Saturday, November 12, 2016

So Your is From Belgium ... Featuring Bieke @ Quite the Novel Idea + Kathy @ Books and Munches

It's time for this month's So Your Character is From Another Country! This is a monthly or bimonthly segment where I interview lovely volunteers from around the world to give you a firsthand account of being a citizen of their respective country. I'm hoping to encourage international diversity, break stereotypes, and give writers a crash course on how to write a character from these different places on our planet. If you haven't checked out last months's So Your Character is From Slovakia ... be sure to hop on over there and give it a read!

The most I've seen of Belgium is in the Legend of Tarzan, and prior to that I frankly knew about it mostly from French fries, waffles, and the fact that I have some coins from there. Bieke and Kathy definitely shed some light on things!

Disclaimer: The content below may be culturally shocking to some. Each of these posts are as uncensored as possible to preserve the authenticity of the cultures of each of the interviewees.

(None of the Images are Mine)

My name is Bieke, friends usually call me Bee. I'm 25 years old and from Belgium. I currently live in a city called Hasselt, which is fairly close to the border of both The Netherlands and Germany. I spend my time devouring books and sometimes I try to write them too. My characters live under my bed and usually yell at me to start writing and then don't shut up for weeks. It's quite exhausting. When they're quiet I also enjoy watching movies and several TV-shows. 

Kathy, 26 and lives in the Flemish part of Belgium near Ghent.
My hobbies mostly involve reading, blogging, Netflix, and baking. I also like going to concerts and festivals, although that’s decreased an awful lot lately. Adulting can do that to you, I guess? I’ll always, always go and see Papa Roach and Queen whenever they perform nearby though. I have an administrative job at a health insurance fund where I’ve been working for 3,5 years now.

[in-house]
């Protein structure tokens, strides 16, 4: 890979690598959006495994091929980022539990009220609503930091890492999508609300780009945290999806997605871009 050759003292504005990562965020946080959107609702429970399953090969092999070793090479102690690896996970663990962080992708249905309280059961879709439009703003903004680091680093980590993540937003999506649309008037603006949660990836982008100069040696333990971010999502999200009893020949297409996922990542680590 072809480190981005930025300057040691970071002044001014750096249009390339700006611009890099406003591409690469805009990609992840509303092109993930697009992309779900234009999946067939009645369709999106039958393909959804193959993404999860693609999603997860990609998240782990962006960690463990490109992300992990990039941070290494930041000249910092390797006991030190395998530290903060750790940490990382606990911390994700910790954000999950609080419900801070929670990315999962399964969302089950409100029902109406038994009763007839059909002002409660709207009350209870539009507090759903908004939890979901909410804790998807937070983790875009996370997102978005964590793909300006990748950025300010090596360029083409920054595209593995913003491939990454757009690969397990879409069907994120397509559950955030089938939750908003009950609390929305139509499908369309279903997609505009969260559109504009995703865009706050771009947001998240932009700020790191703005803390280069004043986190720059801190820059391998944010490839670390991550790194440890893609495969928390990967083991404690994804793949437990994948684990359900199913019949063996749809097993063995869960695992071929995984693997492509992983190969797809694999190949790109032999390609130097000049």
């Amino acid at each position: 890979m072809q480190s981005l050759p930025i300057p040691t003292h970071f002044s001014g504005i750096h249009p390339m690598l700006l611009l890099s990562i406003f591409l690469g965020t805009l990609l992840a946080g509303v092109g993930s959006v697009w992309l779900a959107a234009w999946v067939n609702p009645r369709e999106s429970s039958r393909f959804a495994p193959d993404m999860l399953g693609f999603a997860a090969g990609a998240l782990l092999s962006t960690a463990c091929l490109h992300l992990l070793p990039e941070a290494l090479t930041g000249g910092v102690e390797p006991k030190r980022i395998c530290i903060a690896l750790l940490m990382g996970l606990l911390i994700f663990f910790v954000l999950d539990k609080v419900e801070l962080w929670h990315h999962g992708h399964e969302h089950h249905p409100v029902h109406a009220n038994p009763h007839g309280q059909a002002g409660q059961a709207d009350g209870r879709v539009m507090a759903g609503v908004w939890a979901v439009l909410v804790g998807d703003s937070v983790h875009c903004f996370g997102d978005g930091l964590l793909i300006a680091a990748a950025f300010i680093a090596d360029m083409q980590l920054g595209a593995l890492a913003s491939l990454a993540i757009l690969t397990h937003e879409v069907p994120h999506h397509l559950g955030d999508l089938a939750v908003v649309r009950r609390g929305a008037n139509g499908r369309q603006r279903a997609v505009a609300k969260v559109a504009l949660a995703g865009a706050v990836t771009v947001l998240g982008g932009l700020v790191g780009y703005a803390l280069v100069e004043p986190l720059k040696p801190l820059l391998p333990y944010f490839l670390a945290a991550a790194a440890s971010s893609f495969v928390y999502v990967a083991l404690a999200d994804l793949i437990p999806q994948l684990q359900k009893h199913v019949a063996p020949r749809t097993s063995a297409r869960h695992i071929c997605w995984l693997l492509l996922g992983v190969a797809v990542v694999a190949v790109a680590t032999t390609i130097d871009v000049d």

What do you feel is unique to your country? Landmarks? Celebrations?
Bieke: Waffles! When people think Belgium, they usually think waffles. And chocolate. And beer. Basically delicious food and alcohol. That's a good thing to be known for right?

Belgian Waffles
Kathy: One of the unique things about Belgium is definitely the fact that it’s such a small spot on the map and we still manage to have three different-speaking parts. There’s the Dutch-speaking people, the French-speaking and the German-speaking. So small and still so divided.

As for a landmark, Manneken Pis, without a doubt! Pretty sure most people visiting Brussels – our capital – put him on their “to see”-list. They also tend to decorate him or dress him up certain holidays, which makes it even more unique.We also have the Atomium. 
But there are plenty of other cities to visit as well. Bruges oozes history and the city I work in, Ghent, also has some beautiful buildings. Not to mention one of my favorite cafes, Comic Sans, is situated there. Best Butterbeer I ever drank!

Mannekin Pis
Tell me about your country's environment. What are some of your favorite places?
Bieke: I really love the city where I live in. It has a lot of old buildings and a lot of history that I don't know about. My favorite place in this country of mine? The library, I think. They don't have most of the books I read, but it's big and there are books in it, so I feel right at home there. I also love hanging out in the center of the city with all the cafes and shops. (See pictures) The main languages here in Belgium are Flemish and French. Flemish is the Belgian version of Dutch, which is my mother tongue. There's also a few German parts but I don't speak German myself. As for me, I also speak a teensy tiny bit of French and, obviously, English. I dare say English is becoming my personal main language these days. 

Kathy: Honestly, I think we’re lacking nature and lots of it. There are some spots, some parks where you can almost feel like you’re surrounded by nature but there’ll always be traces of civilization close-by. Sure, we have our share of nature but it simply feels lacking compared to other countries I’ve been to. Although I have to admit I have yet to go to The Ardennes.

But the thing still is that whenever driving long distances in Belgium, I always feel surrounded by industry and never real nature. Safe to say I’m jealous of our Northern neighbors – the Netherlands – because when you’re driving on their highways, you’re surrounded by fields most of the time.

Tell me about your country's food. What are some of your favorite dishes?
Bieke: Well, I'm not actually that familiar with most of the typical Belgian food. Though every year on New Years day, my family does make the same dish and I know that's a common one for this area. My aunt always makes rabbit with either prunes or homemade applesauce. It's delicious. Except for the prunes. Those are gross. It doesn't have a special name, I think. Just Rabbit & Prunes.